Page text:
“In the UK, we’re not less racist. It’s just more of a ‘swept-under-the-carpet’ racist.”
Lucy Flight has dedicated several videos on her channel to discussing hard-hitting topics, the latest being no exception. After the death of George Floyd in the US, creators across the platform dedicated their videos and live streams to raising awareness and money for various causes related to the Black Lives Matter movement.
Lucy’s video acts as a safe space, where racial discrimination and white privilege can be openly and honestly discussed. Joined by fellow creator, Marc Cuban, the pair do not shy away from the topic. Racism is often seen as a touchy subject, but both excel in keeping the conversation light, whilst emphasising that, in order for change to occur, we need to talk about these things.
Diving straight in at the deep end, Lucy asks Marc, who is of Nigerian decent but grew up in the UK, what it’s like being a Black individual living in the UK. “It’s like having to constantly look over your shoulder and always being wary that something’s going to happen,” he replies. Later in the video, he describes the funny looks you get from white people when just walking down the street. He explains the tension you feel, like they’re expecting something bad to happen.
To highlight white privilege, something white people are often oblivious to, Marc explains the personal experience of having to buy a certain car over another for fear of giving off the impression of being a drug dealer. “This is something a white person would never have to think about,” he says.
Another aspect of white privilege is not living in fear of the police. The murder of George Floyd sparked worldwide protests against racially-motivated police brutality, which highlighted what a deeply engrained issue this is within the American justice system.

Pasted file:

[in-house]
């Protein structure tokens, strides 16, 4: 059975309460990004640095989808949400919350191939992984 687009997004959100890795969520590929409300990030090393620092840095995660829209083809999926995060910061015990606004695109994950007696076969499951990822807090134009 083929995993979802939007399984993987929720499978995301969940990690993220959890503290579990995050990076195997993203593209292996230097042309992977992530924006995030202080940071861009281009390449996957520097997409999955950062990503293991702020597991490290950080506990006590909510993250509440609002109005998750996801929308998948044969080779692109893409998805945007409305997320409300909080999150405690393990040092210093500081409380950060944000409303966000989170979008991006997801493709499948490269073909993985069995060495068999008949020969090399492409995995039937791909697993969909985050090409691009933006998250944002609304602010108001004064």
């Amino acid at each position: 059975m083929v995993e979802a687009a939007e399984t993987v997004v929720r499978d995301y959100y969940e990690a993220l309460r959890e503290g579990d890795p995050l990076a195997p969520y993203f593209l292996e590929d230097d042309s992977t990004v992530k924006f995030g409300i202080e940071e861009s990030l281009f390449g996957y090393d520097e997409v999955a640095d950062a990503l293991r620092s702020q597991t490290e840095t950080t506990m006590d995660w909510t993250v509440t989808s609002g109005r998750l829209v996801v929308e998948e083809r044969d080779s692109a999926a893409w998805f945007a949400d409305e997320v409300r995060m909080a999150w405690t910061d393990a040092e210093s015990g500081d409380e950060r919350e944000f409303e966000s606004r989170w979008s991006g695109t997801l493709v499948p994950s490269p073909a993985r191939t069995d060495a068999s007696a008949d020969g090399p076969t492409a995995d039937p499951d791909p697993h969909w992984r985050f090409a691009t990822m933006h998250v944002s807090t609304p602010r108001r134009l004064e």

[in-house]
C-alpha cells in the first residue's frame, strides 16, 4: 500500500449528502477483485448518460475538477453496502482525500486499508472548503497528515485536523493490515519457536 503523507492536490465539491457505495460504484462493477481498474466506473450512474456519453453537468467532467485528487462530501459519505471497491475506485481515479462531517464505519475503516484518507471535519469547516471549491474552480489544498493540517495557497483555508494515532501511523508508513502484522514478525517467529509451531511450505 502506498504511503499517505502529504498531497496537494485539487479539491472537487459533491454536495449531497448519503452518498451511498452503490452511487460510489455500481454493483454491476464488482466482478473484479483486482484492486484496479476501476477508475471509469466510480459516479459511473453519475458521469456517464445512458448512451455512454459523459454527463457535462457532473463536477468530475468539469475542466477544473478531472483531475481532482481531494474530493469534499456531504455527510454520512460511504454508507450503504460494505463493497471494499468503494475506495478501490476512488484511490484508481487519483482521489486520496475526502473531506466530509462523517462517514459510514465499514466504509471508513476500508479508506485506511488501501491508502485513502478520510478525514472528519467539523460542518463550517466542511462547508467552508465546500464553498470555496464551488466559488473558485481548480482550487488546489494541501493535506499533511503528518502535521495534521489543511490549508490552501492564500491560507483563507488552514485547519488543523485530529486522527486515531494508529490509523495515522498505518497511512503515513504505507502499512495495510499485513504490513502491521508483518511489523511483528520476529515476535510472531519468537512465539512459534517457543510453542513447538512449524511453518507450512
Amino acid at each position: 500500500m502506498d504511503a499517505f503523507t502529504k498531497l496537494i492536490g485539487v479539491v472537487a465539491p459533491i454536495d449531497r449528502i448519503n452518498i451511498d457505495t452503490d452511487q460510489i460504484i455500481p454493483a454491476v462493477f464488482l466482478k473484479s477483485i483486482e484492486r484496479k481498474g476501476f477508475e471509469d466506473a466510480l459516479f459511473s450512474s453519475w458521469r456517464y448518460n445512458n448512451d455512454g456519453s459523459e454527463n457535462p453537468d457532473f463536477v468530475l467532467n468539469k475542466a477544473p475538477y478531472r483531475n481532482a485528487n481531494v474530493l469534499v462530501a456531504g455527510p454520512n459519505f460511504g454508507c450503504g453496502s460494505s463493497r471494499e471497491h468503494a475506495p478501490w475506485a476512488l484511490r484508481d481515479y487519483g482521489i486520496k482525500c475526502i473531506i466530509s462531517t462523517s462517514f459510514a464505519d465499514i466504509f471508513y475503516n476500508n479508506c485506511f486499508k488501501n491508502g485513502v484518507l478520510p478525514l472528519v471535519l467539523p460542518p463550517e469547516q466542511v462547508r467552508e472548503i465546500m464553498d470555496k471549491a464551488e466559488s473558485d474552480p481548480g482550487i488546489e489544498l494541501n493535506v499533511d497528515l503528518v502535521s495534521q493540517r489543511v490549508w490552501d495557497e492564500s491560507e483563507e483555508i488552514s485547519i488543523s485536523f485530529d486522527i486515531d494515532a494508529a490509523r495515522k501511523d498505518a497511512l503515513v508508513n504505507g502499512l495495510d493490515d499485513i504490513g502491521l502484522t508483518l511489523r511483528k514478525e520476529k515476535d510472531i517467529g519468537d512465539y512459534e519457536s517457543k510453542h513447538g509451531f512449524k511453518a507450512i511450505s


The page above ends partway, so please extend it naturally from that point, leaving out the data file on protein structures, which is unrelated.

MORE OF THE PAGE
In contrast, racism in the UK appears to be a lot less “in your face” than in America. However, this does not mean systematic racism does not exist at all – it’s just more institutionalised and often less overt. This provides people with the false narrative that racism no longer exists in the UK, or that it’s not as bad as in the United States, as Lucy explains.
“I face institutional racism everyday,” Marc states. “I used to work for a company that hired a small percentage of ethnic minorities just to make up the diversity and show they aren’t a racist company.”
Marc relays several stories throughout the video of times he’s experienced racism, whether that be growing up as a child or in his adult life. “Every Black parent in this country has been through hell,” he states.
He goes on to tell the harrowing story of when he was in primary school and the school nurse called social services, thinking his parents were burning him with cigarettes. “I just had bad skin. They took me away from my mum for about a week.” Probably the most uncomfortable part of the anecdote came when he said the social worker dealing with the case said, “This is not something we tolerate in England.”
Lucy highlights that, most of the time, it comes down to ignorance and a lack of education. Not everyone takes the time to listen or to educate themselves because they simply don’t care. It doesn’t involve their day-to-day life, so it isn’t on their agenda. The issues that affect people of colour on a daily basis are not experienced by white people, so are often overlooked or not even acknowledged in the first place due to lack of education on racism.
Marc goes on to emphasise how false stereotypes, such as all Black people are thieves, robbers, lazy or scum, create a sense of fear. White people feel automatically vulnerable because of the stereotypes often associated with violence and aggression. Coupled with ignorance, these stereotypes are perpetuated and the continuation of racial discrimination is upheld.
“It’s about challenging our own way of thinking,” Lucy says, which is why encouraging open discussion about racism is so important. It encourages learning and growth, so that one day we won’t need to protest because of the innocent lives lost at the hands of racially-motivated violence.